Late night thoughts during a pandemic lying awake listening to my fave Milk Carton Kids song



It's 3:03 a.m. Just like that, sleep has thrown me up on the shore. My legs are planks. My eyes feel stretched over my temples. The curtains let in slivers of streetlight. With the earbuds cord in my right hand, I fish for the iPhone in the comforter depths. There it is. And now the blur. I hit the eighth note icon and find the song. Music fills my empty concert hall skull.

The song is As The Moon Starts To Rise by The Milk Carton Kids. It's been the song of the pandemic for me. It has all the gifts a beautiful song bestows. Consoling harmonies. The shining sound of guitar strings. Snapshots of happy days past shared by, I think, a parent and a child. The sad passage of time. The moon. The stars. A telescope. Parting. Love. Death. Connection. An unanswered question. A twist ending.

And place names that are thrilling in the way place names are thrilling when, as a tourist in a car below, you see them in gigantic font on highway signs above, when everything, even a highway sign, is full of meaning. The song gives us Cleveland, Finger Lakes and Chesapeake. What wonderful sounds those words make when you don't let them go by.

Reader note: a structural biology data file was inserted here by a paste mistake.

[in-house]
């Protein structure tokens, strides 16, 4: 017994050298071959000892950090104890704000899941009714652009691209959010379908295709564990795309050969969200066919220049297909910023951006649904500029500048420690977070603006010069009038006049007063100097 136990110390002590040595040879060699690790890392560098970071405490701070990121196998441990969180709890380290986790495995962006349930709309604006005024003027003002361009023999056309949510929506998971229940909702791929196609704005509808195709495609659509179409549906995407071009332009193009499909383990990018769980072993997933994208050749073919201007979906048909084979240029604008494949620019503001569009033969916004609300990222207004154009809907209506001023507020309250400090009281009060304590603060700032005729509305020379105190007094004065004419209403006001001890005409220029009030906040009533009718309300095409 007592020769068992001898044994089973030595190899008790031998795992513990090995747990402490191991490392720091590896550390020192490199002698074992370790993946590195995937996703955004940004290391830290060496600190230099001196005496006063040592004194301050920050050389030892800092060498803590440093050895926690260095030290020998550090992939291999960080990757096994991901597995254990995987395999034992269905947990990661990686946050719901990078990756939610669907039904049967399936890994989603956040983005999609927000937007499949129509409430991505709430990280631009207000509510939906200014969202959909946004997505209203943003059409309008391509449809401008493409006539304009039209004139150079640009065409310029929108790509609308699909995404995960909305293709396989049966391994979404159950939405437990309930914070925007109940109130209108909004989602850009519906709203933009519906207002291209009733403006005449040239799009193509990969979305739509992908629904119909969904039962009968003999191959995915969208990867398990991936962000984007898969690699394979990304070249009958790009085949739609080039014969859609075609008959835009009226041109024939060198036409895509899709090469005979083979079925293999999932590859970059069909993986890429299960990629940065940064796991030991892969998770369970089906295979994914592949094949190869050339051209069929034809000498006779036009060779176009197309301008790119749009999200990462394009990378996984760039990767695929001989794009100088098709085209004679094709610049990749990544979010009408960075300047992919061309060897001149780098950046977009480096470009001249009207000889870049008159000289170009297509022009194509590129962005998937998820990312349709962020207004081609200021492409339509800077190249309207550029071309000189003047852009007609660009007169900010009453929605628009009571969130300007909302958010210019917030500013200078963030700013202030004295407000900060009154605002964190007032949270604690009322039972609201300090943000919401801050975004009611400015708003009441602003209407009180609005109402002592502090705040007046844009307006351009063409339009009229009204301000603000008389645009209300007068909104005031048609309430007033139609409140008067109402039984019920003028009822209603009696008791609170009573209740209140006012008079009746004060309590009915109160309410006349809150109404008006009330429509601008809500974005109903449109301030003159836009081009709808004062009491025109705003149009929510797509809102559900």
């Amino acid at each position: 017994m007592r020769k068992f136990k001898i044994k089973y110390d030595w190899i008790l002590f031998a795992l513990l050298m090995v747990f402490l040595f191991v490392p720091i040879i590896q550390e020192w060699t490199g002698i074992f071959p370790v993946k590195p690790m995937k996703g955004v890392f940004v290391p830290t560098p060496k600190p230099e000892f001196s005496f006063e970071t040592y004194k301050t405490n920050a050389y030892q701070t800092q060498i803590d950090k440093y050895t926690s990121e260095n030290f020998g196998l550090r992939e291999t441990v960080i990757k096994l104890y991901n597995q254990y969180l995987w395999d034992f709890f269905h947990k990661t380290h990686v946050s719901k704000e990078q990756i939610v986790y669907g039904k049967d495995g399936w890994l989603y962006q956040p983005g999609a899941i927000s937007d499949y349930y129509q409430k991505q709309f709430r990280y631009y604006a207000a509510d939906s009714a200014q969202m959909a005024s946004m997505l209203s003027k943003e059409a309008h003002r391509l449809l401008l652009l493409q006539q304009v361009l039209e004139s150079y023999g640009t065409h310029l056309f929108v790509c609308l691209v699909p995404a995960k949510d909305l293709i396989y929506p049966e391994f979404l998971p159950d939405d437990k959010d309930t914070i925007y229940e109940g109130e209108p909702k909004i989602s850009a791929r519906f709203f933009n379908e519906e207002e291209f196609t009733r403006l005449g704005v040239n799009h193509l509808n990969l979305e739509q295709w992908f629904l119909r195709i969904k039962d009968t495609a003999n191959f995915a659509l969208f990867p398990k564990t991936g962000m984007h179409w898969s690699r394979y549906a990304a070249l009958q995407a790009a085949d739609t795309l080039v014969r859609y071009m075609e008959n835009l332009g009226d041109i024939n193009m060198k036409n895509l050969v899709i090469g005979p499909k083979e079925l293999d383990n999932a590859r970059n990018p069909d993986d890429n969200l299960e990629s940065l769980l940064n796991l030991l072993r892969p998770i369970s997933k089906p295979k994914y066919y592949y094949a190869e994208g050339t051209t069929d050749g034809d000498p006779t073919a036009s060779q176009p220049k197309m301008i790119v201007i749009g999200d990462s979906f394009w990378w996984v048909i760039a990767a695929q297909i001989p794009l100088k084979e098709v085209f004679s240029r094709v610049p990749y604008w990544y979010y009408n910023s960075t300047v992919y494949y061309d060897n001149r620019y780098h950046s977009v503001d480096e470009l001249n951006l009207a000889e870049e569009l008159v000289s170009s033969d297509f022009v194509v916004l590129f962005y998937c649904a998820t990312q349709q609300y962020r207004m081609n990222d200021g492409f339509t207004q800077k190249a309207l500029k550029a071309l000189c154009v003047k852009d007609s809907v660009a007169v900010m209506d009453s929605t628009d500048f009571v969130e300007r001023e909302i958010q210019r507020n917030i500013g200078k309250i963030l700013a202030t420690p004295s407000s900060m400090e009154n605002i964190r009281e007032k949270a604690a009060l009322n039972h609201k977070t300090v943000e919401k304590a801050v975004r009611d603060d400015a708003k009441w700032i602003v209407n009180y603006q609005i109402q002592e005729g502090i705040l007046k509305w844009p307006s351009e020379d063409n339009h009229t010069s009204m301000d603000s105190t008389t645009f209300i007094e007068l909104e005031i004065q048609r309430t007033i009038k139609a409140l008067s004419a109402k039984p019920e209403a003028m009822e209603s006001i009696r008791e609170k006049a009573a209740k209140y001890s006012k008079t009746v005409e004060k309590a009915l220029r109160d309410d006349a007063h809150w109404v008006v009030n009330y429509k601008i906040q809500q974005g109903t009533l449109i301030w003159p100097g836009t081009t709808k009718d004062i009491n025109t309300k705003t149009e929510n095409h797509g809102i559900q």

The chorus is gorgeous.


It's lovely to try to play on a guitar, too. The rising "moon" gets a D-minor chord to start, as the rising moon should, and then up to an F-major chord. If you play the B-flat as a bar chord on the sixth fret, as you should, you get the sweet conjunction of left hand sliding up in time with the lyrics "rise up" and "look up." That's enough to almost undo me.




The first verse and second verse are short films from the now grown child's childhood. A pigeon steals a napkin and the child laughs. Skip ahead and we now watch the child starting to play with language and metaphor. The stars are tiny dancers. That undoes me.

The third verse happens on two planes at once, I think.

Last night I came into your room
Told you I'd be leaving soon
You were almost sleeping
I could hear your heart beating
I sang you a lullaby
You asked me where I was going this time
Cleveland and the Finger Lakes
Back down toward the Chesapeake.

On the surface, we see a parent going quietly into a child's bedroom to sing a lullaby and say goodbye before heading back out on the road. On another level, the room is, I think, also the room The Milk Carton Kids perform in. That room,  or club or studio or concert hall or Folk Fest amphitheatre, contains the beating hearts of the audience that listen to the musicians, knowing they will soon be gone, and up and away to another show.

I wave goodbye.

They wave goodbye.

We sail on.


Here's the song. Enjoy.











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